CAUSE reportSeveral presentations were made by Duke people at Cause two weeks ago. Mike Pickett described the distributed support model for client-server systems (BPA, DAFT, FPS), concentrating on the lessons learned from Duke's tiered support model with second and third level assistance. All 200 copies of his paper were taken away. Mike had thought that Duke was way ahead in distributed support with a carefully thought-out multilevel system, but noted that two other universities presented distributed models as well (Pennsylvania, ???). We need to be sure that what we do scales well and is funded adequately as its scope grows.
Ivy-Plus groupMet before CAUSE; many peer institutions are where we are (Oracle database selected, some systems purchased, job no where near done). Only MIT has gone with SAP, they have had some problems. They tried to re-engineer everything at once in bringing up SAP, a model we are specifically not adopting here. Betty le Compagnon reported that she and her counterparts at the Ivy-PLUS schools have agreed to meet regularly, especially over such issues as budgets (what they really include and do not include at various institutions) so we can fairly compare our efforts.
More Cause newsMike Pickett attended a session about the Western Governors' Consortium plan for unified distance learning via an internet-based virtual campus. Jeff Chase heard the Governor of Wyoming speak about it at another meeting. This highly publicized effort appears to be an attempt to find a way to spend less on higher education, with some sacrifice in quality being considered part of the cost of tight budgets in the late 90s, at least as perceived in those states.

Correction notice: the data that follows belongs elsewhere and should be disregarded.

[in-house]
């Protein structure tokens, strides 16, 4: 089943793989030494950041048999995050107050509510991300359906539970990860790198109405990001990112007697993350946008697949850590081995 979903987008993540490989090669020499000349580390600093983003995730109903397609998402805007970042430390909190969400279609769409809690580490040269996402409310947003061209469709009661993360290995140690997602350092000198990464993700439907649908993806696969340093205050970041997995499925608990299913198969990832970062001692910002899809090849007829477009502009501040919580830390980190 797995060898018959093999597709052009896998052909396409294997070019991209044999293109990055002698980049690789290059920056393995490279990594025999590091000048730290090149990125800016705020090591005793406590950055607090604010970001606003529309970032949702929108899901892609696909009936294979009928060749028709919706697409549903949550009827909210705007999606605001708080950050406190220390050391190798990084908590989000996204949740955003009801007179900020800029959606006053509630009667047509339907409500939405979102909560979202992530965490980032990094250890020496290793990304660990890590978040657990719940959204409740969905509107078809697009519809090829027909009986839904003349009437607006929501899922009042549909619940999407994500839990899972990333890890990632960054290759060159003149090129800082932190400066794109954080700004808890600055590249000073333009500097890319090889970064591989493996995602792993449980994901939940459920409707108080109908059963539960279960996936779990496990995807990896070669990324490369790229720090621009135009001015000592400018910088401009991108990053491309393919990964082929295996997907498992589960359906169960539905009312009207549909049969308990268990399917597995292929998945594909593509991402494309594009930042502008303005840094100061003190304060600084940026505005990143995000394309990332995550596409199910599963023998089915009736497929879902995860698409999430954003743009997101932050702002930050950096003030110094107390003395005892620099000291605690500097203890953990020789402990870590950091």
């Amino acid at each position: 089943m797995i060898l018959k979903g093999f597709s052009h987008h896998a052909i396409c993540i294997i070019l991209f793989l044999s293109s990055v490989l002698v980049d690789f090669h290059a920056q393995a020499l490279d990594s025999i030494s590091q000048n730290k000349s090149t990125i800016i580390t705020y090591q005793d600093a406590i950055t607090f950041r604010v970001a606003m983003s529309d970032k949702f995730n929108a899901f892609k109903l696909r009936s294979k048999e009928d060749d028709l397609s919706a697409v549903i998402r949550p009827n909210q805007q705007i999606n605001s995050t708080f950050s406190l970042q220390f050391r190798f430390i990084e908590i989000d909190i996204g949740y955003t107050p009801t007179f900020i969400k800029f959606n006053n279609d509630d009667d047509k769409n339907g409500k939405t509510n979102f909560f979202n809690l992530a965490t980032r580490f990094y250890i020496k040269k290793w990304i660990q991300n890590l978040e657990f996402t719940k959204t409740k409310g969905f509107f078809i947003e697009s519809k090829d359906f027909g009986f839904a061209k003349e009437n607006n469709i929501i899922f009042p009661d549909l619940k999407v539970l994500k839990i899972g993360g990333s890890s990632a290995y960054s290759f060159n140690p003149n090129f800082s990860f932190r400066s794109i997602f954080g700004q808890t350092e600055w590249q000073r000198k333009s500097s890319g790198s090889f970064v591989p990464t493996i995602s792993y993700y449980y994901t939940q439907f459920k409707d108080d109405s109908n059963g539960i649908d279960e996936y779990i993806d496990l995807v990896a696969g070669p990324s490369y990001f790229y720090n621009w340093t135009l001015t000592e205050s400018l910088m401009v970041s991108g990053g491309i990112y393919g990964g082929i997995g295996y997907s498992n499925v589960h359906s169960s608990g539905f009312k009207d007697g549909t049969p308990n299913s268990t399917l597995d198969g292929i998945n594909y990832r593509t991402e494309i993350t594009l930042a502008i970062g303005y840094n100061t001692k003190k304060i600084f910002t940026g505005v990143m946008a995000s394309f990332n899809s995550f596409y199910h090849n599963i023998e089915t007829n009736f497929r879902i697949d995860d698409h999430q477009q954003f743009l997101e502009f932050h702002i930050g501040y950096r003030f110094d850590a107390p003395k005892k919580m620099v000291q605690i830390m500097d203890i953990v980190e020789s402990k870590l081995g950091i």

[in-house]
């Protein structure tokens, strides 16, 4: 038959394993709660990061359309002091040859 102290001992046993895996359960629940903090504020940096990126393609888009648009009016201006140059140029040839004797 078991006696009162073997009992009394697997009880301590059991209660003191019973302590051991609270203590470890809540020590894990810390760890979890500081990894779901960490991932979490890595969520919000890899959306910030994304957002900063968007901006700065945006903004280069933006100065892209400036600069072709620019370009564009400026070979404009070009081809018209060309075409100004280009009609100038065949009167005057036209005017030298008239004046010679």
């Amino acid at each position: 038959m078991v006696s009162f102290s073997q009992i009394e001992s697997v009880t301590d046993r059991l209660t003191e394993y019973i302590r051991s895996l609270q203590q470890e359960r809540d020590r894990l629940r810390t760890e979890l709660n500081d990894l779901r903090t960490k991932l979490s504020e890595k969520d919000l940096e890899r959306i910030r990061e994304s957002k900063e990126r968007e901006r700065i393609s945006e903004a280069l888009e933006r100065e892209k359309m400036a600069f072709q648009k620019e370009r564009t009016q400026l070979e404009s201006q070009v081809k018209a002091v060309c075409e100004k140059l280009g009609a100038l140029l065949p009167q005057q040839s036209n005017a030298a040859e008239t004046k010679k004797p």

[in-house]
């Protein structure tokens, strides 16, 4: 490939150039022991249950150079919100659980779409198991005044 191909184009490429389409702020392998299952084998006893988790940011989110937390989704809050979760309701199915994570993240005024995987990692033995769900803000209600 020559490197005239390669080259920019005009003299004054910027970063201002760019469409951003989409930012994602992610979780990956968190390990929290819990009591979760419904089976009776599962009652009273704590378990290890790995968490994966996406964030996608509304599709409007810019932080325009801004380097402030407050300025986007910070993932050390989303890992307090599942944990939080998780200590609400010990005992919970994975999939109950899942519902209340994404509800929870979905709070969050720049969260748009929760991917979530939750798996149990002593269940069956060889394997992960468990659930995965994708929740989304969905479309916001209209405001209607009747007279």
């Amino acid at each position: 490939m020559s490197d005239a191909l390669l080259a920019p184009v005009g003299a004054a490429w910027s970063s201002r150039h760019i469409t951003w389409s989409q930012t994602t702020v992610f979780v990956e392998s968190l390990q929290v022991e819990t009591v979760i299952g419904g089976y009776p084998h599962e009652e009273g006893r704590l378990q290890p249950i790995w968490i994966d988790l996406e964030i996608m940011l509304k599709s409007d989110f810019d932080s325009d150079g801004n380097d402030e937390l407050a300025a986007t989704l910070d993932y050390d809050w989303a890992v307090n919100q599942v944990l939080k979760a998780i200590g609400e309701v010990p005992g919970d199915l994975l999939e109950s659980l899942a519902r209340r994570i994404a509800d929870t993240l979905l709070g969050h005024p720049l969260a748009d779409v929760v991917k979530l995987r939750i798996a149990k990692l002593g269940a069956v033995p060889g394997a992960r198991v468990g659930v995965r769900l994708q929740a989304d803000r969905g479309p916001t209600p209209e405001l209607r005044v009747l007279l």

IBM-led strategic planning effortITAC received a report on the presentation of the strategic plan to senior officers earlier in the day. Janet Pumo and Joshua Reiter from IBM, along with a core team from Duke developed the plan, after extensive interviews, the IT survey, and focus group meetings. Janet Pumo described the presentation.
The objective today was create awareness among the senior officers of what the recommendations for improving IT are, and the magnitude of investment for all components -- hardware, software, and support -- runs to tens of millions of dollars), and then wait for their reaction. It was noted that IT, though mentioned, did not feature in Duke's strategic plan or in the capital campaign planning; perhaps we should approach companies as part of campaign to meet some needs.
A second objective of the presentation was to obtain commitments from the senior officers to take the report as a foundation which would be augmented with needs from the patient care aspect of Duke so we can rate and rank the relative importance of IT components across the entire enterprise in first months of 1997. President Keohane committed to seeing that this happens.
The officers voiced a commitment to work on continued improved two-way communication about the plan and about IT as a whole.